Royal aides asked British media not to publish the photographs but seem anxious to avoid controversy.
Note: This article is from the Guardian.
The Duke and Duchess of Cambridge have sidestepped a potential row over the use of unauthorised pictures of them and Prince George taken during a break from engagements on their tour of Australia.
The couple were said to be "very relaxed" about photos apparently taken without permission by paparazzi, while telling broadcasters and other media they would prefer them not to be used.
Pictures of the duchess playing with her eight-month-old son on her lap, carrying him on her shoulders and pushing him in a buggy in the gardens of Government House in Canberra during time off have been widely used in Australia. Other photos showed the royal couple, wearing jeans and jumpers, walking hand in hand near Lake Burley Griffin.
Royal aides asked British media not to publish the photographs but seem anxious to avoid controversy during what has been seen as a successful visit to New Zealand and Australia. In 2012 the duchess was photographed topless without her knowledge during a holiday in France, provoking an injunction to stop the pictures – which originally appeared in Closer magazine – being republished.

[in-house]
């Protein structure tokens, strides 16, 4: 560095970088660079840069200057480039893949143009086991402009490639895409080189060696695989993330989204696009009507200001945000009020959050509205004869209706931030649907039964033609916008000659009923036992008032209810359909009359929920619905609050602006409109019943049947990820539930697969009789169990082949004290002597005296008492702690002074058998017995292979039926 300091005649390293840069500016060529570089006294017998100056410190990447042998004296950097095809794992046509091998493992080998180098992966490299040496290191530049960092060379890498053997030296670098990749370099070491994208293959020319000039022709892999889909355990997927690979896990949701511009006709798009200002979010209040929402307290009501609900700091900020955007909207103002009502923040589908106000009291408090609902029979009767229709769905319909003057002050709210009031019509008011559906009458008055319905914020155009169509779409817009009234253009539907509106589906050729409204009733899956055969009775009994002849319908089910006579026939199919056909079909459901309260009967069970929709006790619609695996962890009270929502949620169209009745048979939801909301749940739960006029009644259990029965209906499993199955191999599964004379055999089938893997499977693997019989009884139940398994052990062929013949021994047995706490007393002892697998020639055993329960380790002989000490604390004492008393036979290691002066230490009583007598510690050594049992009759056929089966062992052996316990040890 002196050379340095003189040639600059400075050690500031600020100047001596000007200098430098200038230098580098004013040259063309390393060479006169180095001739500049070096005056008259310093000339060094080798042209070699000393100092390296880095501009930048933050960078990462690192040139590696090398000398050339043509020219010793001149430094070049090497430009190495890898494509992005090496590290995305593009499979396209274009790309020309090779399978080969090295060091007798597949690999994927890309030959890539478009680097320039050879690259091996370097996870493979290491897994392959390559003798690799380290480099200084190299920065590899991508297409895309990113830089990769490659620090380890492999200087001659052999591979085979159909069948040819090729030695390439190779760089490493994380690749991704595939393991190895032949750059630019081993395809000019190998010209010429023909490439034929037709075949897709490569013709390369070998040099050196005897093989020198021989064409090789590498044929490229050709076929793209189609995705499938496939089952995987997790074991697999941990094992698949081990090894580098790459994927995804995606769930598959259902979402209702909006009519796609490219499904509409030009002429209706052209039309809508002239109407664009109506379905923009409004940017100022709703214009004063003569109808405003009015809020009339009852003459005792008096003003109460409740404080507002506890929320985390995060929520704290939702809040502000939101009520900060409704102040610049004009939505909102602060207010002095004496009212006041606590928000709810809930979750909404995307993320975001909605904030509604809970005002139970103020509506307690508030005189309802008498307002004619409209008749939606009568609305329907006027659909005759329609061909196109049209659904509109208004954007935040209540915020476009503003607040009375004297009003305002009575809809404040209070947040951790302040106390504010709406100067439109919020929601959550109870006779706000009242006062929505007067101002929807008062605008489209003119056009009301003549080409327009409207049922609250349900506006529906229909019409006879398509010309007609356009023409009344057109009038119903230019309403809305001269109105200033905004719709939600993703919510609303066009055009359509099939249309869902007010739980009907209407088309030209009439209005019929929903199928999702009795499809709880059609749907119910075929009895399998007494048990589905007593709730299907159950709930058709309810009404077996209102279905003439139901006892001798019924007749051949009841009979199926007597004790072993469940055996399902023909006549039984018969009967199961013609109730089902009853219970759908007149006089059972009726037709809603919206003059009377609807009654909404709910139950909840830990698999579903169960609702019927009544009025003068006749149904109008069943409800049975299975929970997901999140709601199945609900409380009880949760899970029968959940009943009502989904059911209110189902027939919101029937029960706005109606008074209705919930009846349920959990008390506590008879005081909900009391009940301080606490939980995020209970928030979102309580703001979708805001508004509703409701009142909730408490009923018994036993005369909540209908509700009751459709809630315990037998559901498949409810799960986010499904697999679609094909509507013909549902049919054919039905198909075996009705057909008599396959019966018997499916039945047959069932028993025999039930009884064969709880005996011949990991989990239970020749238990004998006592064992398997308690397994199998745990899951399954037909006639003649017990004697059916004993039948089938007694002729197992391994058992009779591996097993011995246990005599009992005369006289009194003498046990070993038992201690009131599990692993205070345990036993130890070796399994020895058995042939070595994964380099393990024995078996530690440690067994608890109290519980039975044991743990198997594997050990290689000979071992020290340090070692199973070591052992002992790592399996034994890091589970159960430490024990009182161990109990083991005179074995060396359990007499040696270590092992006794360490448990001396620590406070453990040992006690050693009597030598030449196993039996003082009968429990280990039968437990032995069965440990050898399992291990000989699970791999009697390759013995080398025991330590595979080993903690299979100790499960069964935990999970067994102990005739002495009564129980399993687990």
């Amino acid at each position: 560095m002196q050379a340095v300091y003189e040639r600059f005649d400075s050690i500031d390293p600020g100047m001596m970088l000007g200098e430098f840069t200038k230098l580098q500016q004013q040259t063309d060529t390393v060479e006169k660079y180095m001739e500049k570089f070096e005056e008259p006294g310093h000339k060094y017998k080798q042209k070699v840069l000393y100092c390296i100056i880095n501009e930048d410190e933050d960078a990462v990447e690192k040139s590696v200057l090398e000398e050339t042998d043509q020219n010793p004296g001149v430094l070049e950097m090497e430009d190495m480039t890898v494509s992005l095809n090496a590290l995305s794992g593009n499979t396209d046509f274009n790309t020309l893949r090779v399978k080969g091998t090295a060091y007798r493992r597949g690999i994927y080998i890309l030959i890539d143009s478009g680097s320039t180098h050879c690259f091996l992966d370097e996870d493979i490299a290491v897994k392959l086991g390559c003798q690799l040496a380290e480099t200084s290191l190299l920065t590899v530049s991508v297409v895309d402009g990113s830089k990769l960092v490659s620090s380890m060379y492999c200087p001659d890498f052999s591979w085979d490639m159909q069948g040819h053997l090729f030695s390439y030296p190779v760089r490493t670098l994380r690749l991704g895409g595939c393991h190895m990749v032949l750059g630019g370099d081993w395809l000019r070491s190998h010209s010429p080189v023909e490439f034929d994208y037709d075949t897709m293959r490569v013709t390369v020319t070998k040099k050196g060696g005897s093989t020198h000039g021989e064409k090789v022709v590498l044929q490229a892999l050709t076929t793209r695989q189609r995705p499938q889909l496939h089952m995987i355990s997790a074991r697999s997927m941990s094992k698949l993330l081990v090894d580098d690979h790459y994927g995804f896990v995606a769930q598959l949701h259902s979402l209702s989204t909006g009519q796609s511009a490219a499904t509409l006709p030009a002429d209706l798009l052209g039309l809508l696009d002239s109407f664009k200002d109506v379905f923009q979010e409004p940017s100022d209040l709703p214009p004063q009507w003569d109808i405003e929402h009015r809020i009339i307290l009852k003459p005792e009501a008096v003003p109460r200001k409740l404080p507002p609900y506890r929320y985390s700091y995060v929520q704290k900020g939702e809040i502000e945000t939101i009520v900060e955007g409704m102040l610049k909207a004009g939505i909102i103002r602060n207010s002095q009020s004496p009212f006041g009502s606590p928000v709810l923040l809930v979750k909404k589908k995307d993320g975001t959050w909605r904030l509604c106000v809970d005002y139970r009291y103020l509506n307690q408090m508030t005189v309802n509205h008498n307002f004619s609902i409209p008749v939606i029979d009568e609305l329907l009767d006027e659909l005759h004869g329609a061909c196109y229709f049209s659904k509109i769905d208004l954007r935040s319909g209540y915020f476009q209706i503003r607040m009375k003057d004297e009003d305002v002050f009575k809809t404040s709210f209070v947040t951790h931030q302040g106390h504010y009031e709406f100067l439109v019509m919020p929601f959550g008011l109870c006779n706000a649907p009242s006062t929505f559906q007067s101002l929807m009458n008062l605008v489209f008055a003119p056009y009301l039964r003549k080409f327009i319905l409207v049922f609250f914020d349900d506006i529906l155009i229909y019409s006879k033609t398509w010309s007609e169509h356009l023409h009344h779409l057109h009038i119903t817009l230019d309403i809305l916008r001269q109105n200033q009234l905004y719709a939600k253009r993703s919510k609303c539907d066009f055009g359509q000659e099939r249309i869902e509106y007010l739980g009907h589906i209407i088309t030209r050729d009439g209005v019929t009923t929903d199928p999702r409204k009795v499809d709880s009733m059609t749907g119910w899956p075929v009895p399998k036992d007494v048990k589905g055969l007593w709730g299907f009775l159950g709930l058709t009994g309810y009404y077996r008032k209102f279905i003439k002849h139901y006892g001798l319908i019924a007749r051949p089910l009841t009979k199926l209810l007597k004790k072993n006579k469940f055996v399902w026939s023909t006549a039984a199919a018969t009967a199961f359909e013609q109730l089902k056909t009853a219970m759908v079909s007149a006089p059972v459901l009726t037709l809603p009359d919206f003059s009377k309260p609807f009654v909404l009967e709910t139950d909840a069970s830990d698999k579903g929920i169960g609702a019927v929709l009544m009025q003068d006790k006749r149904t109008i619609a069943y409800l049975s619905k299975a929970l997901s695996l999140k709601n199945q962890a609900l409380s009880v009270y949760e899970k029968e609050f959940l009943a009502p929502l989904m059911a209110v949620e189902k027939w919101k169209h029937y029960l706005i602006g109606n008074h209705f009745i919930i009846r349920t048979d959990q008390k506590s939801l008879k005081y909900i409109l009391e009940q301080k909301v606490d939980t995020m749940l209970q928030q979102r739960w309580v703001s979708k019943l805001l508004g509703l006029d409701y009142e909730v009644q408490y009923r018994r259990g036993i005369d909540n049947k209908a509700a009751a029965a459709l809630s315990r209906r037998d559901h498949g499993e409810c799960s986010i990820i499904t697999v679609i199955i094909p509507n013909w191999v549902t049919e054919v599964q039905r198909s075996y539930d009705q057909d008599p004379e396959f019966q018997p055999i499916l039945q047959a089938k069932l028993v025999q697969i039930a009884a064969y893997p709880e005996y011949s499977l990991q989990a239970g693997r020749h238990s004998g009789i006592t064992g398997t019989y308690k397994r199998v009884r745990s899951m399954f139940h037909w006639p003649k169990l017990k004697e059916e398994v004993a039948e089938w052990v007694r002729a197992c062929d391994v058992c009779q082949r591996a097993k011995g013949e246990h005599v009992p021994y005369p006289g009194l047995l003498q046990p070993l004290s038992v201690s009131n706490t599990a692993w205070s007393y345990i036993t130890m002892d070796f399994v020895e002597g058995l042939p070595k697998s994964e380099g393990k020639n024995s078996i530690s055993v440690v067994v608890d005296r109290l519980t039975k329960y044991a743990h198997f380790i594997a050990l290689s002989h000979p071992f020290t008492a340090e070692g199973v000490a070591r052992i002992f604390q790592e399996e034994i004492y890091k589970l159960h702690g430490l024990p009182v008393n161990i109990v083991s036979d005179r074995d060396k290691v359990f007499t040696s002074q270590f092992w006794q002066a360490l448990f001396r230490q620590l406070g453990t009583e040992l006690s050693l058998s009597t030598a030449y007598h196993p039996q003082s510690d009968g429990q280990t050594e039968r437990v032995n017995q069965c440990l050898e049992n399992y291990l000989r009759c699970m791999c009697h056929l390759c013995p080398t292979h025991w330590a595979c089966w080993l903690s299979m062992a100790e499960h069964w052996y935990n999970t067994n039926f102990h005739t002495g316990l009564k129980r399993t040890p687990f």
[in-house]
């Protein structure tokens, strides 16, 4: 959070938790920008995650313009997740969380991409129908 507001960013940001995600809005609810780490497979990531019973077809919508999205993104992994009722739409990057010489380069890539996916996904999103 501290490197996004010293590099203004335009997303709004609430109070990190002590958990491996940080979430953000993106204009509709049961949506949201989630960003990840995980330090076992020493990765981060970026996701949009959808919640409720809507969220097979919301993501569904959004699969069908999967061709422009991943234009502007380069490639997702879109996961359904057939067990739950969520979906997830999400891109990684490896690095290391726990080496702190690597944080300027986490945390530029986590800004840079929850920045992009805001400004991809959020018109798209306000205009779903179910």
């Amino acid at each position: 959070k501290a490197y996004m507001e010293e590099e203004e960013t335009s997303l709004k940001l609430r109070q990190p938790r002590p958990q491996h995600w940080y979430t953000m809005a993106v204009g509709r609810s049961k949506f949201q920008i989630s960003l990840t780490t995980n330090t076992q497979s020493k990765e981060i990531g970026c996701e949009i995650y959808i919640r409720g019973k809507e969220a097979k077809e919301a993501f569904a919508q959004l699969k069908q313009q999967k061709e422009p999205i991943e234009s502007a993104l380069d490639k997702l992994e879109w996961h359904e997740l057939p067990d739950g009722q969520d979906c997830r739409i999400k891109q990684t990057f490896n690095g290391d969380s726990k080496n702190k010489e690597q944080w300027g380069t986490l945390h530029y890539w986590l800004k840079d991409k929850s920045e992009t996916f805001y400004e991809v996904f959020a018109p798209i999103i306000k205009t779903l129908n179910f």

On Tuesday, the couple will leave George with a nanny in Canberra for Uluru, in central Australia, more than 30 years after Prince William’s parents went there. It will be their second night away this trip from their son. He was the focus of attention at Sydney’s Taronga zoo over the weekend, meeting a bilby – a rabbit-like marsupial – named after him.
Uluru, formerly known as Ayers Rock, is a sacred site for the area’s Indigenous Australians. The royal couple will fly to Yulara, a town close to Uluru, to visit the National Indigenous Training Academy, which helps to train those living near the world heritage site to work in the tourism and hospitality trades.
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